• Our little hospital took out a loan to redecorate, starting with the maternity ward. Once the new mattresses and covers are in place, and the beds cleaned and painted, it should look so much better. There is a long way to go and keeping everything clean will yet be another matter. Our DN (Directeur de Nursing) is keen to have a local committee to supervise standards.
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The old delivery couch – prior to receiving its new mattress and cover

Patricia’s other task: improving the quality of care in the diocesan health centres may remain difficult since the relatively sudden death of the leader of the Service Medical has brought this supervisory work to a stop. Overall, I really like the palliative work and working with the ITs = Infirmier(e) Titulaires in the peripheral health centres and visiting people at home. The motorbike journeys are really tiring, but when you then see the state of people’s dwellings, clothing and needs, I always feel humbled when they express such gratitude for so little.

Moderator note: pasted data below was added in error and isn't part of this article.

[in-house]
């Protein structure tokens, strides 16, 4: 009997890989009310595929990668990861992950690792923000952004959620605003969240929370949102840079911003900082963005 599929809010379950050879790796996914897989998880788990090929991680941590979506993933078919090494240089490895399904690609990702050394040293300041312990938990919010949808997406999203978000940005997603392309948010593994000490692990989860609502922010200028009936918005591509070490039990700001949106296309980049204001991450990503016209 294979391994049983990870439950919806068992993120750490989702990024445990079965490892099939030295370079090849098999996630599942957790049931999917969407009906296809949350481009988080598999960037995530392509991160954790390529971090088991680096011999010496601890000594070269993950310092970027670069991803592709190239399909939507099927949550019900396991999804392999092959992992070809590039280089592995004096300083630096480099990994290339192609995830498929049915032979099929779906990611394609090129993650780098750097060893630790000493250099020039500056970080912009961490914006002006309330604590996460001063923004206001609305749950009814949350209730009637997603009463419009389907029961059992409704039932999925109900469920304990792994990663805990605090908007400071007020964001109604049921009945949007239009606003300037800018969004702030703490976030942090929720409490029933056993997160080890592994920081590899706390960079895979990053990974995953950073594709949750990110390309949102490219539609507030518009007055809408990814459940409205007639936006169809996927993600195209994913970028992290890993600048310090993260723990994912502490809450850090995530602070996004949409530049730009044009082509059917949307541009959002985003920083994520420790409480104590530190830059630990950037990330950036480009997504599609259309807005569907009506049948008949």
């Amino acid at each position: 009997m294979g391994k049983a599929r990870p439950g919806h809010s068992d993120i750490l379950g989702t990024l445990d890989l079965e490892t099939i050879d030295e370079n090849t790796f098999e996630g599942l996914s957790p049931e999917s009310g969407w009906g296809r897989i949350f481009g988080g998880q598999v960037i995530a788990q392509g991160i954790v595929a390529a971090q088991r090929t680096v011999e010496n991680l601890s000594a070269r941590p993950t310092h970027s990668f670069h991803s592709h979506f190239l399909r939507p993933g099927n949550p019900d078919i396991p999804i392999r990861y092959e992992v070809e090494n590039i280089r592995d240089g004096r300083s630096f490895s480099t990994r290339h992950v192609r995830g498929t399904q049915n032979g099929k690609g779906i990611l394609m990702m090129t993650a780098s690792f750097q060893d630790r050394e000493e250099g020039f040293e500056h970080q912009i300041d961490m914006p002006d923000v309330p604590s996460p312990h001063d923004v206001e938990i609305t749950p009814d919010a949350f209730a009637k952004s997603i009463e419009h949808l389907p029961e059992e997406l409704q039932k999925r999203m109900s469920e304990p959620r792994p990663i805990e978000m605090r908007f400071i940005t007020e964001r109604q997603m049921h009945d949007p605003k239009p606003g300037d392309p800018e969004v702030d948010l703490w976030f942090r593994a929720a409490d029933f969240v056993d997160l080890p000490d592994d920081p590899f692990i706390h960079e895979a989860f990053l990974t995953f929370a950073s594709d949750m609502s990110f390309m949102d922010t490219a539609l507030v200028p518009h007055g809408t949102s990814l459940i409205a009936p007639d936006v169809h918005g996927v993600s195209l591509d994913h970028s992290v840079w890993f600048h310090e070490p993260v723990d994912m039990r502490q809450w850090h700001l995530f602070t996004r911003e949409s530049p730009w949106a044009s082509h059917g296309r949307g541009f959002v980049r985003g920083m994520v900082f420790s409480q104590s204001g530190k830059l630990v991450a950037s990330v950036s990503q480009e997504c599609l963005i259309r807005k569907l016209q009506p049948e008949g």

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Patricia gave some of her blood to this baby – a very direct way of improving quality

Peter has a bunch of very lively students, the majority still very young, with a few older students. We had them all round to our house in three groups and like last year, we enjoyed their very diverse stories. One student told us about his family’s remarkable journey of travel to Aru taking three weeks: from somewhere several hundred km west of Kisangani, they cycled, five of them on 3 bikes, to a river port where they took a dugout canoe to go up the Congo river for several days to Kisangani. This mode of travel is very dangerous at night. There, they took a bus to Bunia, and from Bunia another bus to Aru. The bus journey from Bunia to Aru takes the best part of a day due to those untarmac-ed roads being in such a dreadful state. The challenges of trying to set up a meaningful and durable Christian Education program fills him with some dread, but he is encouraged by the real desire amongst the congregations within the parishes. Finding the right level, language and course is difficult, not to mention how to fund the program into the future.